What is Sleep Apnea?

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Sleep Apnea is a common nighttime breathing disorder that affects more than 15 million Americans. Sleep apnea affects men and women of all ages; even children can suffer from sleep apnea. Without treatment, living with the disorder may cause significant complications including daytime sleepiness, increased risk of heart attack and stroke, mood disorders, and poor daytime function. Most people who have sleep apnea do not realize that they have the condition; even though their sleep is frequently interrupted throughout the night. People suffering from sleep apnea will wake often throughout the night due to their oxygen being restricted or completely cut off. When apnea sufferers awaken, normal breathing is restored; however, they do not enter a state of complete wakefulness. The apneic events can continue unnoticed because sufferers do not fully awake or recognize they are waking throughout the night. With sleep apnea, breathing may temporarily stop or become shallow hundreds of times during a night’s sleep.

A frequently reported symptom related to sleep apnea is daytime sleepiness, some times being so extreme people have reported drifting off at work or while driving. Other common complaints include lack of concentration and poor mental agility that can lead to poor performance at work and unfulfilling life. In Greek, “apnea” means “without breath”. There are two types of Sleep Apnea, Obstructive Sleep Apnea (OSA), which is the most common, and Central Sleep Apnea.

The cause of Obstructive Sleep Apnea occurs when the air passage at the back of the throat becomes blocked. When muscles in the throat relax, this causes the soft palate to relax as well, which then narrows the airway. This same course of events also causes snoring, although, not all people who snore have obstructive sleep apnea. As one breathes in through the mouth or nose, the airway narrows further or completely closes and cuts breath short. The airflow restriction causes a gasping sensation, which prompts a period of shallow wakefulness. While partially awake, normal breathing is restored. This persistent blockage of the airway can happen several times an hour, replaying the course of events throughout the night, causing a fragmented night of sleep.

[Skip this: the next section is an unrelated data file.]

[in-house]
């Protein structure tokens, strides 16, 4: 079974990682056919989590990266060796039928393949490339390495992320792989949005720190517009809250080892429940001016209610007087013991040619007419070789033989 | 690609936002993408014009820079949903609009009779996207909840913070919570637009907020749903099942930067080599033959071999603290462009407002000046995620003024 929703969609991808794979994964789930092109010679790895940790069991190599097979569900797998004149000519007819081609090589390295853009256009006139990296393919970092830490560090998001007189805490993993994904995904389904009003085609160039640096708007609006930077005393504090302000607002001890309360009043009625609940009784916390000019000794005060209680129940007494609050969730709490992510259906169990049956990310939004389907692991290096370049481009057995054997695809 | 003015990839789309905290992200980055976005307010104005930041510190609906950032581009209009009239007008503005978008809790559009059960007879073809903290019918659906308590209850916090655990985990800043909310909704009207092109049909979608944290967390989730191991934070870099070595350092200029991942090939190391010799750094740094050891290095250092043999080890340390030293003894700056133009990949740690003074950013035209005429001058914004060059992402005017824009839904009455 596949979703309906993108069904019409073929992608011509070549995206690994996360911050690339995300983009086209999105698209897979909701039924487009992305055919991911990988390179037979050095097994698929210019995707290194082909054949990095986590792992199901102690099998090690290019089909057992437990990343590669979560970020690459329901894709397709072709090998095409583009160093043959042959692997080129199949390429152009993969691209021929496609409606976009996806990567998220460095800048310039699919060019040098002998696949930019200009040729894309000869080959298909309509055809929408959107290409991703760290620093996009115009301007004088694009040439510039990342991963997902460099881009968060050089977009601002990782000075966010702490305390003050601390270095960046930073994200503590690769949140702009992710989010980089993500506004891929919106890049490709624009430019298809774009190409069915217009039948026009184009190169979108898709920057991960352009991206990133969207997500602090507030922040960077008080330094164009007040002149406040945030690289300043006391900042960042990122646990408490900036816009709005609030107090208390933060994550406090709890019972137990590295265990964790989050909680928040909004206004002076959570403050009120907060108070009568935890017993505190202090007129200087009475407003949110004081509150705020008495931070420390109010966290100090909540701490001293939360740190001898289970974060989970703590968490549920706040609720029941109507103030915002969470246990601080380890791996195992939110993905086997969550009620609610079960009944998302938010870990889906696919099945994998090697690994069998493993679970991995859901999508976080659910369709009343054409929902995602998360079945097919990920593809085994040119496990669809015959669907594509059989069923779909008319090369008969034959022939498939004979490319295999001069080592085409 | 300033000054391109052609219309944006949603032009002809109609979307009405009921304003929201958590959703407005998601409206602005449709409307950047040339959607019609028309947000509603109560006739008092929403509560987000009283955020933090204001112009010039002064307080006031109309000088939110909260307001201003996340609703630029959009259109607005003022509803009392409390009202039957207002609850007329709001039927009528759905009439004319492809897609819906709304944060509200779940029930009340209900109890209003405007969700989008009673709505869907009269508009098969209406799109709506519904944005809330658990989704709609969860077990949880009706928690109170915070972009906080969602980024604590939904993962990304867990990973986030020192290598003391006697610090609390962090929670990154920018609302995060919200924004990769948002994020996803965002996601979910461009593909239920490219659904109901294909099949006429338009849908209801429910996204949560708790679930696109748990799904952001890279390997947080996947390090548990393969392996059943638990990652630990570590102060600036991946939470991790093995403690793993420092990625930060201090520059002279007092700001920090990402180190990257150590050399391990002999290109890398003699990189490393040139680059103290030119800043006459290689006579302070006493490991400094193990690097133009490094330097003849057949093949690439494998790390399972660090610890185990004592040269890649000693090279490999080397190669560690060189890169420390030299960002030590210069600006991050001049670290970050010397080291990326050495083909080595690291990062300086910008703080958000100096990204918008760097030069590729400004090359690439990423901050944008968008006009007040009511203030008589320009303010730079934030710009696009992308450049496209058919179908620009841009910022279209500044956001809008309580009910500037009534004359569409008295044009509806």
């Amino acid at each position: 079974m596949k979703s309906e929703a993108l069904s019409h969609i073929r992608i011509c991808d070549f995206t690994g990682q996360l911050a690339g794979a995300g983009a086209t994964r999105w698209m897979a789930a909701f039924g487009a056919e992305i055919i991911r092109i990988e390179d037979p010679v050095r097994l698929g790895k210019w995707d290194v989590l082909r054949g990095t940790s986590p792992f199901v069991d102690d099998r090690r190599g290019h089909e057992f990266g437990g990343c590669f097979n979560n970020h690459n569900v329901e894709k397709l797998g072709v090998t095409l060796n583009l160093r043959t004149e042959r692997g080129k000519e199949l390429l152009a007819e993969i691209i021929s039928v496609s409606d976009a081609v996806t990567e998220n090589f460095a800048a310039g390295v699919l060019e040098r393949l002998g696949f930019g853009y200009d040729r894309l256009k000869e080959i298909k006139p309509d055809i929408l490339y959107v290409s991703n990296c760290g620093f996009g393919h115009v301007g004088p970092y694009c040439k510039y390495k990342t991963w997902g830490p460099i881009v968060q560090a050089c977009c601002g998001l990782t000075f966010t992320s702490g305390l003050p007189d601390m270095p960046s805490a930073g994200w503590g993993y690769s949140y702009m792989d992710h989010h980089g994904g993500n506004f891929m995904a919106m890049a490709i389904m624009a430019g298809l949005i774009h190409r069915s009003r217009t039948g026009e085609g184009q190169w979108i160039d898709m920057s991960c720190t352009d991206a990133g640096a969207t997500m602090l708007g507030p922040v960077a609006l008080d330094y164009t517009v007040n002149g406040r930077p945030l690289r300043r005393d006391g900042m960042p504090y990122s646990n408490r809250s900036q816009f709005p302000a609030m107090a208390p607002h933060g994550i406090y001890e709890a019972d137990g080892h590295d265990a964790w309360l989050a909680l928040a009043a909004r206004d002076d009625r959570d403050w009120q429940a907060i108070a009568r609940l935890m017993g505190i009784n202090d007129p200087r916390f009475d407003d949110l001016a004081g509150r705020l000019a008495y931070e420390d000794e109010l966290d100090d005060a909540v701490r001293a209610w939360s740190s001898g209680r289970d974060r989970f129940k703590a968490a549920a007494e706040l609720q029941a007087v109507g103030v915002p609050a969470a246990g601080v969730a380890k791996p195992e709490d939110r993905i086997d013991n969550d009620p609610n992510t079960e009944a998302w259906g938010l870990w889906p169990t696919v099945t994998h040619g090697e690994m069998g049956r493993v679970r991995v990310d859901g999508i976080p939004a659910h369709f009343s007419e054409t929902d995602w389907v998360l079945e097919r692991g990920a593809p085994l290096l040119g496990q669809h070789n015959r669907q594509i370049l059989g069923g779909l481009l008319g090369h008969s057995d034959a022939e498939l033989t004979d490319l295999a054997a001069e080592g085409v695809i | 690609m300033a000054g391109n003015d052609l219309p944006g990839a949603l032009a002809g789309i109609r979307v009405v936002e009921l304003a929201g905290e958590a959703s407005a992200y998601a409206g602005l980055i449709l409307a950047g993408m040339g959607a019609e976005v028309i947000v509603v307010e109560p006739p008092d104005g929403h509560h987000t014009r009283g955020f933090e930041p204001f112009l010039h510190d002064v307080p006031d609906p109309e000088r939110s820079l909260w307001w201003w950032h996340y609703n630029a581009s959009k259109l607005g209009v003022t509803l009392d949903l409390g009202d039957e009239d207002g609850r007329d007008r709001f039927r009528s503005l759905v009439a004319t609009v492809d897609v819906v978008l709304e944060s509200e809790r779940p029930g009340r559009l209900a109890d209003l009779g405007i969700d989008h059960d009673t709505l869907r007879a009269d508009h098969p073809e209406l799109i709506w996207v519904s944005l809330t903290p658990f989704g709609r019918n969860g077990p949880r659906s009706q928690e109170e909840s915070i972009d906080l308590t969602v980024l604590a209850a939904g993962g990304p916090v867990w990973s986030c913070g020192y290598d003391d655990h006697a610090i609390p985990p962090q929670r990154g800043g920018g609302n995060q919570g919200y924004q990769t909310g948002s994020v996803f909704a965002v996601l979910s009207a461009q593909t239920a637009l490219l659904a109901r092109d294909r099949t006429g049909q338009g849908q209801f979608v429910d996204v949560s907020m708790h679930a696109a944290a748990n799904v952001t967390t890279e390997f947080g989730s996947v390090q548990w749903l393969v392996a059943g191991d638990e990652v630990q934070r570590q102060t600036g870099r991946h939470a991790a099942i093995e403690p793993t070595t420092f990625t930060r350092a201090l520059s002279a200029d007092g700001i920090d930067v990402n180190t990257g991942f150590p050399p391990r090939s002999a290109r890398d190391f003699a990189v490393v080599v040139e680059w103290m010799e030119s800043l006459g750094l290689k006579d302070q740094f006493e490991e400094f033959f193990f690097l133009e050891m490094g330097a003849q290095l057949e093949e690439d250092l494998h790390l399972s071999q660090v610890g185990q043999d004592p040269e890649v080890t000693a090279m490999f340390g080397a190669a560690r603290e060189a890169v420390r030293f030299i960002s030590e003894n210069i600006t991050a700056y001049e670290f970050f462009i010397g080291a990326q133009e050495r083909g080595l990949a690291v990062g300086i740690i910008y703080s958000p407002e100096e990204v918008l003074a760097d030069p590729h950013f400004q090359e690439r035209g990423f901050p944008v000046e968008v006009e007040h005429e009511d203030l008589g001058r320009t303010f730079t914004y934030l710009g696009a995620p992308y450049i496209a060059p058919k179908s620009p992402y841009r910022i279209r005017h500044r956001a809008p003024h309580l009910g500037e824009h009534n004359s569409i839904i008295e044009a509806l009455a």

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Central Sleep Apnea occurs when your brain fails to send impulses to the body to breath. Central Sleep Apnea takes its name from the Central Nervous System, which regulates the body’s necessary functions. This instability in the brain’s respiratory control center can have several causes, the most common being central nervous system dysfunctions or individuals who have suffered a stroke. People who suffer from heart failure or other heart and lung conditions may also develop Central Sleep Apnea.

Who apnea affects…

Obstructive Sleep Apnea can affect men and women, at any age, and even children can develop sleep apnea. Men are at greater risk. The risk increases if you are overweight and over forty years of age. Other risk factors include a large neck size; 17 inches or greater for men or 16 inches or greater for women. Large tonsils or a large amount of tissue at the back of your throat can cause increased blockage and higher risk as well. Obstructive Sleep Apnea can run in families, suggesting that there may be a genetic component.


How apnea affects your body and mind…

There are many different effects sleep apnea can have on you, both physically and mentally, ranging from mildly irritating to life-threatening. One effect is excessive daytime sleepiness. Most people do not realize when they drift off for a moment or two, but the effects can be devastating. Sufferers may notice they have a problem concentrating and an increase in forgetfulness or trouble learning new things. Some of these symptoms of sleep apnea can be confused with symptoms of depression because they are so similar; personality changes, irritability, mood swings, memory problems, feeling lethargic and perhaps even feeling depressed are some of the shared similarities.

Signs and Symptoms…